Doomsdays and Capitalist Promised Lands: Evangelical Eschatologies in the Global South
107th Annual Meeting, American Anthropological Association
Inclusion, Collaboration & Engagement
San Francisco, CA, Nov 19–23, 2008
Beliefs about Apocalypses and utopias are an important facet of Christian ideological frameworks; in the here-and-now, new evangelical Christians in the Global South also often make radical breaks with pre-existing forms of social relations. It has been widely noted that traditional kinship, gender and generational hierarchies, and political and economic relations are challenged and restructured by Christian beliefs and practices, enabling new Christians to modernize and capitalize. The practices and beliefs associated with prosperity gospels, sacrifices, austerity, abrogating social ties with non-believers, transform the social structure of religious communities. But what does capitalism have to do with heaven the end of the world? What are the relationships between capitalist relations, imagined religious communities, and their imagined futures? How and why do practices intended to prepare believers for their end often reinforce the spread of capitalist relations in the mundane world while at other times isolating believers from those very relations? This panel examines the dialectical relationship between transformations in social practices and eschatological beliefs about radical transformations in specific cases among Evangelical Christians in the Global South.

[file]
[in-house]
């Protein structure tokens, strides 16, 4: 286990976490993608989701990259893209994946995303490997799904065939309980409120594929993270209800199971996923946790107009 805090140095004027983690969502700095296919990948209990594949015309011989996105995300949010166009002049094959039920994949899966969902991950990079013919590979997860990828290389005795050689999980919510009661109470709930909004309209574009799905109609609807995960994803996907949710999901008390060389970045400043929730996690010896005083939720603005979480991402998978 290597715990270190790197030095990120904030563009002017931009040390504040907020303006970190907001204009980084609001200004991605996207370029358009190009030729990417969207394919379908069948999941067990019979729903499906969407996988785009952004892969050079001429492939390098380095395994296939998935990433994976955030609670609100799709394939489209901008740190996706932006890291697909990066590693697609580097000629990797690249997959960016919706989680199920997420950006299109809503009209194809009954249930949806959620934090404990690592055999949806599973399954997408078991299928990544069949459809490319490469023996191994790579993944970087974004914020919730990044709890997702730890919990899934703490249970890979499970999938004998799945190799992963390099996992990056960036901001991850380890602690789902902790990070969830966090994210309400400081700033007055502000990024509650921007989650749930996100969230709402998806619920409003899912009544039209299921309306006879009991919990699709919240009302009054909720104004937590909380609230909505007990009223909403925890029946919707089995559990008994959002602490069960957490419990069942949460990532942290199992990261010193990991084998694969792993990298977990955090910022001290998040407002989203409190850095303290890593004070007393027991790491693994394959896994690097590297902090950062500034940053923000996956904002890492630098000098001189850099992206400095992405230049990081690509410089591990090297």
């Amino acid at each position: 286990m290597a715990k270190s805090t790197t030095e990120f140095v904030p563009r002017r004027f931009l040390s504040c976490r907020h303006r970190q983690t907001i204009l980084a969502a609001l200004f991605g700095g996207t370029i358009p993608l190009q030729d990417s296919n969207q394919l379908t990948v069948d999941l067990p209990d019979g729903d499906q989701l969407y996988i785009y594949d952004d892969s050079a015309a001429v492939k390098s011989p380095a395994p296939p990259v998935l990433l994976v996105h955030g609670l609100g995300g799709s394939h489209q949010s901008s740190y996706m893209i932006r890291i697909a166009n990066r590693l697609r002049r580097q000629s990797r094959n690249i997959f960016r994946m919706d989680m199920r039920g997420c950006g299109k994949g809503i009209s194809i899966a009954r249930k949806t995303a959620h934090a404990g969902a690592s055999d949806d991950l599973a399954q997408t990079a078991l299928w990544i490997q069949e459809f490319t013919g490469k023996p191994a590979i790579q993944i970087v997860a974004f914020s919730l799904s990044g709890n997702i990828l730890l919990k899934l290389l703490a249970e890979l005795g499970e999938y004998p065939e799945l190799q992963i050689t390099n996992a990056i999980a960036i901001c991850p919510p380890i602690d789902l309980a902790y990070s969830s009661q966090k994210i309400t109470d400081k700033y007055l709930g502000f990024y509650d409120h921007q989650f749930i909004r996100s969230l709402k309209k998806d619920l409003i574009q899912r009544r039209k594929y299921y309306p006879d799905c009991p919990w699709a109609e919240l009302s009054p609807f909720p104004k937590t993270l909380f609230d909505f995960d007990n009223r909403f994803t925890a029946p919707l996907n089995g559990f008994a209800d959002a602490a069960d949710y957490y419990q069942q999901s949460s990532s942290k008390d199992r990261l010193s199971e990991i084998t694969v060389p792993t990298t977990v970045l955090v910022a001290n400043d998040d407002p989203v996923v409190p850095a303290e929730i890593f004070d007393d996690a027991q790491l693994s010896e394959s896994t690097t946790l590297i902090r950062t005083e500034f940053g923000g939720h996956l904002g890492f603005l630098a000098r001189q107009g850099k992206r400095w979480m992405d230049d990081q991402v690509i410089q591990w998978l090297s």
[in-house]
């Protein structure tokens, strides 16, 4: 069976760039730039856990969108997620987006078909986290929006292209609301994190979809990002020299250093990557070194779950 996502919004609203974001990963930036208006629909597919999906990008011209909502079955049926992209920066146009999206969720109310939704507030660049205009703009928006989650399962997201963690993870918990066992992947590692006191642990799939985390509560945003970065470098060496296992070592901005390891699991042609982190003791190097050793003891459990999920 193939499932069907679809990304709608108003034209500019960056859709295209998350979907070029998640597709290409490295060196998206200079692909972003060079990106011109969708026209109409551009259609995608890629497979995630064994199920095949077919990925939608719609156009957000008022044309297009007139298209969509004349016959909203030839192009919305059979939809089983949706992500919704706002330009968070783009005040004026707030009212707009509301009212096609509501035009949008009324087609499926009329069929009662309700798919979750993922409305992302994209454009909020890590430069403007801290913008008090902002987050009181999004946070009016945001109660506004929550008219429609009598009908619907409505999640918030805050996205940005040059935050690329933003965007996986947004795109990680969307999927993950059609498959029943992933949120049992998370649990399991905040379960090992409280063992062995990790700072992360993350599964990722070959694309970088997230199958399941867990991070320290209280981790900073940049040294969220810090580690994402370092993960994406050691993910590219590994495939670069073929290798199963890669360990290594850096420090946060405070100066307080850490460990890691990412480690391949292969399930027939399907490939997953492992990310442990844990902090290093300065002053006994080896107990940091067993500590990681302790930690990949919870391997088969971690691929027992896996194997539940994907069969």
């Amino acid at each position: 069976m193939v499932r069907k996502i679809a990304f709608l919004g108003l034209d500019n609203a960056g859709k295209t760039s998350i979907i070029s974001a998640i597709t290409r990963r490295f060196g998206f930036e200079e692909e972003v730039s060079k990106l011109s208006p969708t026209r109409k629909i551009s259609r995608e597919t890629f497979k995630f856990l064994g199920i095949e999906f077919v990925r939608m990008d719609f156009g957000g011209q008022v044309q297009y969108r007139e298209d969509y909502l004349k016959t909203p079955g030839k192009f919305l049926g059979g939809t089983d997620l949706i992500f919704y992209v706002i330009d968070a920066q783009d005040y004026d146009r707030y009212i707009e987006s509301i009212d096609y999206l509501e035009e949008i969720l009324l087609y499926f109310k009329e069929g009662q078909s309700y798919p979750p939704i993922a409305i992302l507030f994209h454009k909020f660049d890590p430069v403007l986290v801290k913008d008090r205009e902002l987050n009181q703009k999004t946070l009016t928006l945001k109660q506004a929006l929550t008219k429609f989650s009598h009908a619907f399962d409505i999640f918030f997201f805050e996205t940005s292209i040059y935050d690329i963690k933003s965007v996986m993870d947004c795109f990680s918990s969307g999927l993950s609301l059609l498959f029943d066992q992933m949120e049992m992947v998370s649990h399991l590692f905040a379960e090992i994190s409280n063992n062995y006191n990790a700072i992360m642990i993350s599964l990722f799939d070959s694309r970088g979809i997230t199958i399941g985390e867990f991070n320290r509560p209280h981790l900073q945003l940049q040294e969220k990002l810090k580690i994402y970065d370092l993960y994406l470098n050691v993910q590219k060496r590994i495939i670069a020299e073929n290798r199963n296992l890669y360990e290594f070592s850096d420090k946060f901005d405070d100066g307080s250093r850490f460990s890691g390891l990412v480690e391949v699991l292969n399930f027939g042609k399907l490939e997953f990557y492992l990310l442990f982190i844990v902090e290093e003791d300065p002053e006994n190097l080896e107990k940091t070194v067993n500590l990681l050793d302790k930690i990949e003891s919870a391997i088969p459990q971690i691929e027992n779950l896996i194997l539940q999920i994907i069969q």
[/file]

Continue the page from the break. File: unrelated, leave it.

Please submit a 250-word abstract for 15-minute presentation and a brief bio or cv to Pilar Rau firstname.lastname@example.org by Friday, March 28, 2008.
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